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Asthma/asthma meds


QUESTION: are all asthma meds the same? Is there one medication that is better than another? My daughter as asthma. She hardly even needed her nebulizer when we lived in Maine. Now that we live in Fl she's taking it like candy? Would a different med work better? She has albuterol right now.

ANSWER: Hi Joyce,
  I'm very sorry for the delay. I've been having technical issues with AllExperts and using my iPad. A few days ago, I created a response and their software wiped it out. Their tech support has not responded to this issue, nor in the past in prior instances. Anyway, I hope this makes it to you.

 In regards to medications for Asthma being the same, no, there are definitely different types of medications for this disorder. It is not unusual to locate to a different area of the country, and have a dramatic change in allergies and asthma response. Sometimes good, sometimes not so good as new daughter case.
There are significant differences in the pollen in the area, as well as mold due to the high humidity levels that exist in Florida.
  If you have the opportunity to see an allergist with her yet? It's really important to determine what actually are her triggers now that you've relocated down there. This is important so you can identify and minimize the exposure she has to these triggers. The medication I assume she is on now is albuterol. This is a quick relief medication, that is used as a rescue treatment in case of an attack, & as a prep medication before exercise. When patients are very mild asthma, this may be the only treatment they may need. But if the attacks on occur more than twice a week during the daytime hours, or more than twice a month during the overnight with the patient being woken up with coughing or wheezing, then a change of approach needs to be taken, bringing in the use of controller medication. These are taken on a daily basis to reduce inflammation in the lungs and to maintain an overall better quality of breathing. The albuterol is still used as a quick release medication when there is an attack, but once the controller medications take hold, the patient has significantly less need to use the albuterol. The gold standard for controller medication is an inhalation steroid product. It also be used in conjunction with a long-acting version of the albuterol,  a steroid nasal spray, (should there be a lot of running nose and allergy issues), and an oral tablet (montelukast) that blocks the release of chemicals which initiate the asthma attack.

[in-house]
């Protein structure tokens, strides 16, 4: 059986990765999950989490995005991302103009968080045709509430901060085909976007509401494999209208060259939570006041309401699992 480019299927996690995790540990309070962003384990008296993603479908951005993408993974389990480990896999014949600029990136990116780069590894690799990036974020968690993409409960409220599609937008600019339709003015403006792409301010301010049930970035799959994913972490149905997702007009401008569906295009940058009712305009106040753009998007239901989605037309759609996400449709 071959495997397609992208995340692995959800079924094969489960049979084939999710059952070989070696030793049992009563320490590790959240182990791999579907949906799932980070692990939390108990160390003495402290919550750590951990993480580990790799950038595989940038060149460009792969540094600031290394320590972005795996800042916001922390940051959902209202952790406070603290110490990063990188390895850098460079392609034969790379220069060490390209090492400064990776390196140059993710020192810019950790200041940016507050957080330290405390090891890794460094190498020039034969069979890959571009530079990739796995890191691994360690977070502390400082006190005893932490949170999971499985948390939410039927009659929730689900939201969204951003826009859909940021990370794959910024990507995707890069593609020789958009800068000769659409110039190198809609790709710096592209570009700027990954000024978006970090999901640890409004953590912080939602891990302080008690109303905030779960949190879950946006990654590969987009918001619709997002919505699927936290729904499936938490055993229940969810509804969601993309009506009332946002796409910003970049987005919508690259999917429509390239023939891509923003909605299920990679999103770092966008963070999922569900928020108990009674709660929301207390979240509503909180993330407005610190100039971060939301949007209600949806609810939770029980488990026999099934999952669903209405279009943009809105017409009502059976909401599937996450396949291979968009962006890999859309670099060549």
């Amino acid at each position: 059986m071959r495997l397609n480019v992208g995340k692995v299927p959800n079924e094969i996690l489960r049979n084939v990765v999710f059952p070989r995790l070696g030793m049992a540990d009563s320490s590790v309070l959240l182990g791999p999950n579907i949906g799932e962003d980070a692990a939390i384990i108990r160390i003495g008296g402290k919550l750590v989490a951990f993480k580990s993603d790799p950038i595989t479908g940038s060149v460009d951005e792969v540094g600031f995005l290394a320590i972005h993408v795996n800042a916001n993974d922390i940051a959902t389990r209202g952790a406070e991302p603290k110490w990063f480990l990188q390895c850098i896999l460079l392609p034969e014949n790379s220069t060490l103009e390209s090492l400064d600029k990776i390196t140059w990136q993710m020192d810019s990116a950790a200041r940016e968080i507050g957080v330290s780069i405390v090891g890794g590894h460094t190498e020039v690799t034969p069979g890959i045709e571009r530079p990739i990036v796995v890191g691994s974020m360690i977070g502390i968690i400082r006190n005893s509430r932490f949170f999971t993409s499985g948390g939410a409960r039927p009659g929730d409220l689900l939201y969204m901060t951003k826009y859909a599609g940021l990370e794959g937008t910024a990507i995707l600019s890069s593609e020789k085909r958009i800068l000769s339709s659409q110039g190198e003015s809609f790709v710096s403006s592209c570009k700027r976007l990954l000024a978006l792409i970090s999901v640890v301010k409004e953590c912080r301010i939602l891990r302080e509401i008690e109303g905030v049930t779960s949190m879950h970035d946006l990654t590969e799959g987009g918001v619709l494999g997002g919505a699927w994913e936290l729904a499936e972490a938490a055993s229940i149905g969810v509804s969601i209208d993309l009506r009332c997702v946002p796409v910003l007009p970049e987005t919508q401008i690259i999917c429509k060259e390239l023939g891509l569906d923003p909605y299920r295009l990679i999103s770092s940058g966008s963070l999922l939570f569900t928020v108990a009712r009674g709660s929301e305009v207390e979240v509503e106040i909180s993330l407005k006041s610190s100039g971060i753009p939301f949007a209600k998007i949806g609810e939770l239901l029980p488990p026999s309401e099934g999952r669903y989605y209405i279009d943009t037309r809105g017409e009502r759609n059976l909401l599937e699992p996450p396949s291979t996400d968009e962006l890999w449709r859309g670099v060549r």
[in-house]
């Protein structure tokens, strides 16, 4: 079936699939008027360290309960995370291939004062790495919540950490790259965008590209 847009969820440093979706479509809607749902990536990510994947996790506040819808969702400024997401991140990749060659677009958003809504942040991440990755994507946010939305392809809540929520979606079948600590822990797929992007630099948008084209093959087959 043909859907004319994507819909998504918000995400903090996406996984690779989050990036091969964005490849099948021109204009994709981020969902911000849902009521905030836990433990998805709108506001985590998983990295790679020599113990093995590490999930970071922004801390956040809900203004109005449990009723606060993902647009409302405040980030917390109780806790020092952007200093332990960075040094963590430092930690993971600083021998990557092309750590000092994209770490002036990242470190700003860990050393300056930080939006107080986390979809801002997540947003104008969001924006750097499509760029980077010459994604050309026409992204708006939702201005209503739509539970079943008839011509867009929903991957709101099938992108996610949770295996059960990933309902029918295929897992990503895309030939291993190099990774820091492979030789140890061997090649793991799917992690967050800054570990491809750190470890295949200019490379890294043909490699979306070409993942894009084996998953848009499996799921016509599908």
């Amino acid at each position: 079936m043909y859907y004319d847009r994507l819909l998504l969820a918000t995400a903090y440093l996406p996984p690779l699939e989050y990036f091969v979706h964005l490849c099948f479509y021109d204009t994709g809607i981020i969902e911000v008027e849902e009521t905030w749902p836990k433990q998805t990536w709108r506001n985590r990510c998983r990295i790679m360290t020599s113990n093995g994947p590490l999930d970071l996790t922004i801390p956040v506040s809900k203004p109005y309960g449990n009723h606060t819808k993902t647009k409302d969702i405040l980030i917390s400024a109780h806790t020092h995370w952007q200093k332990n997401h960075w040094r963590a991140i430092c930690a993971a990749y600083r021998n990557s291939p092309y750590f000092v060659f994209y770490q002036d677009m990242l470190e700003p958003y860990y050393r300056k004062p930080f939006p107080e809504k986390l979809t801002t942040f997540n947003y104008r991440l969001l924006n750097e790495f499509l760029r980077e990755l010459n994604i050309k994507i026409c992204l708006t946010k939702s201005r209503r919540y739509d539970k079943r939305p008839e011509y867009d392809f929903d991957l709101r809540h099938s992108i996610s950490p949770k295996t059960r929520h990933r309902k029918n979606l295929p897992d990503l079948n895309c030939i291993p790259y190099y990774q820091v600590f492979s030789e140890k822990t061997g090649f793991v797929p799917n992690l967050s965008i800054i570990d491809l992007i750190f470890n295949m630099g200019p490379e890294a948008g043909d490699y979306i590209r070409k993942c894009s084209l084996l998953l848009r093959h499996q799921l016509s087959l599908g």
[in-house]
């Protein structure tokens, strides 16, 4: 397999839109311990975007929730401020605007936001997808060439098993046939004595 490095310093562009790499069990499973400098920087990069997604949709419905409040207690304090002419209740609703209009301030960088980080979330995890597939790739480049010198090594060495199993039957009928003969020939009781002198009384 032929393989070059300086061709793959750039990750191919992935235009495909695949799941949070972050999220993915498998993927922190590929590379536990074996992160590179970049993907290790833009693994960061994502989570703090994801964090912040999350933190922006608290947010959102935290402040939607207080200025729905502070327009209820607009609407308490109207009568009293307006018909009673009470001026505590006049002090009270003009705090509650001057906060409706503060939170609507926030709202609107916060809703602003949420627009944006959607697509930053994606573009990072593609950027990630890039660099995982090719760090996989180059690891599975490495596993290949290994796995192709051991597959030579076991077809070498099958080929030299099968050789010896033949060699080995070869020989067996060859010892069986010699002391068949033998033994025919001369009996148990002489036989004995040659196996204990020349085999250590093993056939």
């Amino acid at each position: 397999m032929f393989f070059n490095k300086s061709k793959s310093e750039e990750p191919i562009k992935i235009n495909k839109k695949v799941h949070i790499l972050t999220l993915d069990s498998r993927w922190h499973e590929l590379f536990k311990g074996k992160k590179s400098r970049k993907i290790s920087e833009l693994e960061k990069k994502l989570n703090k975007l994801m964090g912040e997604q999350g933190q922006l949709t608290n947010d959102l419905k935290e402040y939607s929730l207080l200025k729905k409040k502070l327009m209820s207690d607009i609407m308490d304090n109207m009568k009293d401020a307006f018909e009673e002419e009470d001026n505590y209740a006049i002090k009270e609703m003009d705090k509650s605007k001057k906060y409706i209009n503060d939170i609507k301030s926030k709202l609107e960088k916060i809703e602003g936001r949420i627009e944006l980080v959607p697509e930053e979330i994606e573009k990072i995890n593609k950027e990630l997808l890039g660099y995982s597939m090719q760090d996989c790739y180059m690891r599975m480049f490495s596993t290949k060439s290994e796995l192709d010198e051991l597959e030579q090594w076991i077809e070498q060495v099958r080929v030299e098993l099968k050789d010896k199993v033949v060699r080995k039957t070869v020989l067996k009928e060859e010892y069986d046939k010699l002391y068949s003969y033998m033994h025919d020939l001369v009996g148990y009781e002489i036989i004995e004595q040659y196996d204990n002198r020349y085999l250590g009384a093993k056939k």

So, there definitely a number of different therapeutic options that can be brought to use to get her back in control once again. I know it sounds scary, but this is very very commonplace, and it's really not that difficult master. The best direction see you to follow right now would be to see an allergist to determine the best course of action for her to get things under control.
   Equally important to the medication therapy this patient education. I strongly suggest you and your  gain a greater knowledge of asthma so as to best take control of this condition, rather than letting it control her quality of life.
  Here are two great resources for education:
   Http://          American Academy of Allergy, Asthma and Immunology.  Patient education section changes frequently to respond to seasons and challenges.
    Http://      Allergy & Asthma Network / Mothers of Asthmatics.  Great family education site.

Hope this helps, and once again, sorry for the delay!